An appeal was launched in 1980 to re-roof and restore the Choir to mark the 750th anniversary of the founding of the Abbey in 1230 and 1,500 years from the birth of St. Benedict.
The choir of the Abbey Church opens to the east of the Transept Chapels. The visitor looks from the entrance towards the original site of the High Altar. In the wall to the north of this there is a finely-carved Sacrament House showing the figures of two kneeling angels, and also in the choir are three comparatively well-preserved sedilia. Below the windows are more consecration crosses, Architecturally this part of the Abbey presents several teasing problems, not least interesting of which is the correspondence between the mason's marks found on the stones here and those at Hexham Abbey in Northumberland.
Again, there is a puzzling appearance of Romanesque detail which seems to represent a very late survival of an earlier architectural mode; and all about the walls there are signs of altered planning, constructional second-thoughts that have produced unexpected contradictions in the symmetry of mouldings and window-openings. Some of these alterations probably followed the great fire but others were obviously necessitated by an over-ambitious allowance of window-space in the north and south walls. In its original conception, in fact, the windows of Pluscarden Choir must have made it a medieval wonder, and even today the east gable wall, with its four lancets, triplelight, aureole and trefoil openings topping each other, windows had to be replaced by solid masonry, probably as much for reasons of climate as to help to bear the weight of the roof.
The choir of Pluscarden Abbey can fairly claim to have had the first glass on this scale anywhere in Scotland. It may also be of interest to mention before quitting the choir that in the 17th century it was termed the Ogilvie Aisle and served then as a burying place for the Ogilvie family who lived nearby, some of whose tombstones can still be seen.
Against the south wall of the sanctuary is the organ which is used to accompany Lauds, Vespers and Compline. On Sundays and Feast days, Mass and Benediction are also accompanied, and we usually have a small congregation who join in singing the chant ordinaries. The pipe organ is found to be very helpful in maintaining pitch and for giving a rhythmic lead when the whole community sings. Apart from this strictly functional role, the organ is also used for solo voluntaries, especially on more festive occasions.
In the 1990s the community was dissatisfied with the current organ, built in the 1890's and the only known work of an amateur builder called James Graham from Carnoustie. Dr John Rowntree produced a specification for a new instrument which would cover the needs of the chant and also cater for a considerable repertoire of solo organ music. Kenneth Tickell was then awarded the contract to build an instrument according to this specification which would blend with its surroundings and be a noble addition to the sanctuary. The casework is of light oak. The organ is slim, only 1 metre deep, with panelling similar to that of the choirstalls. The pipe screen, designed by a member of the community, has a hexagonal design recalling the wild honey eaten by John the Baptist (Matthew 3:4) and fleurs-de-lys as a symbol of Our Lady. All the pipes are enclosed inside the swell-box, except for the Open Diapason (which forms the prospect) and the Subbass. For the sake of compactness, all of the enclosed 8' stops share the lowest octave, which belongs to the Stopped Diapason; and the two manuals share the same soundboard. The swell shutters are immediately behind the Open Diapason. The specification is as follows:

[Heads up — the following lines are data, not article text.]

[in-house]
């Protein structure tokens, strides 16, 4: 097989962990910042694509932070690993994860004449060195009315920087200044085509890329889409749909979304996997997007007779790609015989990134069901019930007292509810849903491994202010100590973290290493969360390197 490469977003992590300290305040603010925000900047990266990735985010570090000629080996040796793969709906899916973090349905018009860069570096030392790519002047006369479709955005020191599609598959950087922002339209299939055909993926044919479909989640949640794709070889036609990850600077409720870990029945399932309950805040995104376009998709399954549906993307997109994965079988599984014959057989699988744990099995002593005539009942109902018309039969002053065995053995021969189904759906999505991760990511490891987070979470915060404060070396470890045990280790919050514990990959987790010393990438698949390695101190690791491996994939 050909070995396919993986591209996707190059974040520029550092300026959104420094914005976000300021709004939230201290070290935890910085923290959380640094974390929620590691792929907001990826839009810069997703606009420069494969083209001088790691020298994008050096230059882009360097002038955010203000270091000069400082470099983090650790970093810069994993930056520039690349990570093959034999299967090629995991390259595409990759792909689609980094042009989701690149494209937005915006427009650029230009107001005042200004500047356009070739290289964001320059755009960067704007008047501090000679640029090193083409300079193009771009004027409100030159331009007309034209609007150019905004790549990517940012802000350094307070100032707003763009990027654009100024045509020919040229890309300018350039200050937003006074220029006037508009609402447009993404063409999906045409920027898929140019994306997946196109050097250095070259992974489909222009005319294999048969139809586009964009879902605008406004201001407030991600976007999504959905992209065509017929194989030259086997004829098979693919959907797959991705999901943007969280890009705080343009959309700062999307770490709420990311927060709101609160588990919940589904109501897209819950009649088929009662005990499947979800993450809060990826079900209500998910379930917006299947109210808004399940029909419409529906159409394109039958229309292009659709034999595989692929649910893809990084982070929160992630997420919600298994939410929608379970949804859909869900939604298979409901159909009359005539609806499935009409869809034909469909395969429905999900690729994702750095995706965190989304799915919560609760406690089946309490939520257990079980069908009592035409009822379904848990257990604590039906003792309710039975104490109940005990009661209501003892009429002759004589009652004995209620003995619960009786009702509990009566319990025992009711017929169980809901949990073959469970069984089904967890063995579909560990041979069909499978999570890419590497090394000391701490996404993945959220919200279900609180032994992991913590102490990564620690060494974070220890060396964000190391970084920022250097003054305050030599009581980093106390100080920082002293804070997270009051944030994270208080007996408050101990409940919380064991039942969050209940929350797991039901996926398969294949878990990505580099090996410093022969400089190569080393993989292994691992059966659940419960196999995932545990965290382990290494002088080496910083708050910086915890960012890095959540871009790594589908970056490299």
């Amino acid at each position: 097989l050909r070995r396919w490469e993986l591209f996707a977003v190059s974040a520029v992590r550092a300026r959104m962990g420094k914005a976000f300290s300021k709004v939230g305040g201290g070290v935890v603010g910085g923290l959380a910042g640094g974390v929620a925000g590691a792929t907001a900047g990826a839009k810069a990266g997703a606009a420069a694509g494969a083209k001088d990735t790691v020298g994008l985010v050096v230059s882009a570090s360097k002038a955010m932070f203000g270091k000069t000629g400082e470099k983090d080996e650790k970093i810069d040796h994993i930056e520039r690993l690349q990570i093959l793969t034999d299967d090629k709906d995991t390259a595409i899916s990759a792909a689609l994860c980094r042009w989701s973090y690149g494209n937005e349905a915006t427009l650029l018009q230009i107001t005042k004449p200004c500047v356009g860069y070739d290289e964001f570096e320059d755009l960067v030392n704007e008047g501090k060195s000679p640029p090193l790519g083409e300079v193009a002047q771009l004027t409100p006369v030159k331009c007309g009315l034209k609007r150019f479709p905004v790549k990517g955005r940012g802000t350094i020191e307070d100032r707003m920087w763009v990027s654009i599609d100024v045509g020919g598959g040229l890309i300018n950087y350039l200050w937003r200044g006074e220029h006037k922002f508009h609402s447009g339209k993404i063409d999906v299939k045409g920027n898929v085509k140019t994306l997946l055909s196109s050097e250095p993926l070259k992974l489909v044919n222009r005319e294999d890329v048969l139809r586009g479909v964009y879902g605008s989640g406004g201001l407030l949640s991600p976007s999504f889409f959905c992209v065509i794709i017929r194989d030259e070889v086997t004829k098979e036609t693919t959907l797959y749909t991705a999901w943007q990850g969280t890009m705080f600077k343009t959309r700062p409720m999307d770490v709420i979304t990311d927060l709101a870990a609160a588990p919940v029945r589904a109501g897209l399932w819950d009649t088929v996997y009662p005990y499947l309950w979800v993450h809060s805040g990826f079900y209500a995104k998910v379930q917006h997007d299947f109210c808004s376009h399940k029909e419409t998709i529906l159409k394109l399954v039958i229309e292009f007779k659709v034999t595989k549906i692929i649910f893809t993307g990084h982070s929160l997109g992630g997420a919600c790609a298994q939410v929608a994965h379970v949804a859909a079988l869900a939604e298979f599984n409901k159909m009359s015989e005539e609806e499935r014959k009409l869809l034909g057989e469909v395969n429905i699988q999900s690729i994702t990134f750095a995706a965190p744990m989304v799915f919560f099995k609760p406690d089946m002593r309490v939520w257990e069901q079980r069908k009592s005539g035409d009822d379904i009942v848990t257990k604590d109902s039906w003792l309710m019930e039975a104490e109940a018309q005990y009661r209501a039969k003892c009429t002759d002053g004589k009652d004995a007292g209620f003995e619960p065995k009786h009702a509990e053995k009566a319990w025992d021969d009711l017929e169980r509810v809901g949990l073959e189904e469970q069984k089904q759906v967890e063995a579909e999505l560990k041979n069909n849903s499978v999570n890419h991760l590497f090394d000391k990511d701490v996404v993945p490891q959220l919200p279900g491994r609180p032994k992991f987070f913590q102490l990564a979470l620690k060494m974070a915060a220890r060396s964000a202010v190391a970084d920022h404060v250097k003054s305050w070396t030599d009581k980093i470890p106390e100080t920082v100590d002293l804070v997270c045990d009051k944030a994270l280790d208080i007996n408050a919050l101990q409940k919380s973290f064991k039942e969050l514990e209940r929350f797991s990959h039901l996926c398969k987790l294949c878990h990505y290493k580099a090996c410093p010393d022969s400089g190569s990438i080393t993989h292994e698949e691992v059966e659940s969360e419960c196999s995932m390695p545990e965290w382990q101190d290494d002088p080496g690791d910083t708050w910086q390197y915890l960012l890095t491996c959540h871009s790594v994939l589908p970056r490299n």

Open Diapason 8' Stopped Diapason 8' Principal 4' Fifteenth 2' Sesquialtera II
Salicional 8' Clarabella 8' Voix Céleste 8' Flute 4'
Manual 1 to Pedal, Manual 2 to Pedal
An inter-manual coupler was deemed unnecessary.
As congregational hymns are hardly ever sung at Pluscarden, the Diapason chorus was not the prerequisite which it is on almost every church organ. The Open is a suitable accompaniment for congregation singing on Sundays, for example the Credo. Furthermore, since the Principal and the Fifteenth are enclosed, they too are easily used, sometimes an octave down. The Céleste might cause some controversy in an organ this size, but it has been found a very agreeable tone for occasional accompaniment. The Clarabella was Kenneth Tickell's own idea and it is a great success. Initially we had thought that a Chimney Flute would provide a suitable variant to the Stopped Diapason for flute accompaniment, but Kenneth Tickell felt that an open flute would do the job better, having more even harmonics than a stopped flute and thus more useful for accompaniment of voices. It is a beautiful stop on its own and also blends perfectly with the Salicional to produce a small diapason.
The organ was blessed for liturgical use in July 1998, and since then it has been a continuous source of delight. In September 1998 we had a public recital by Joseph Cullen as part of our Golden Jubilee celebrations. The Scottish composer James MacMillan composed an organ piece specially for the recital: "Gaudeamus in Loci Pace".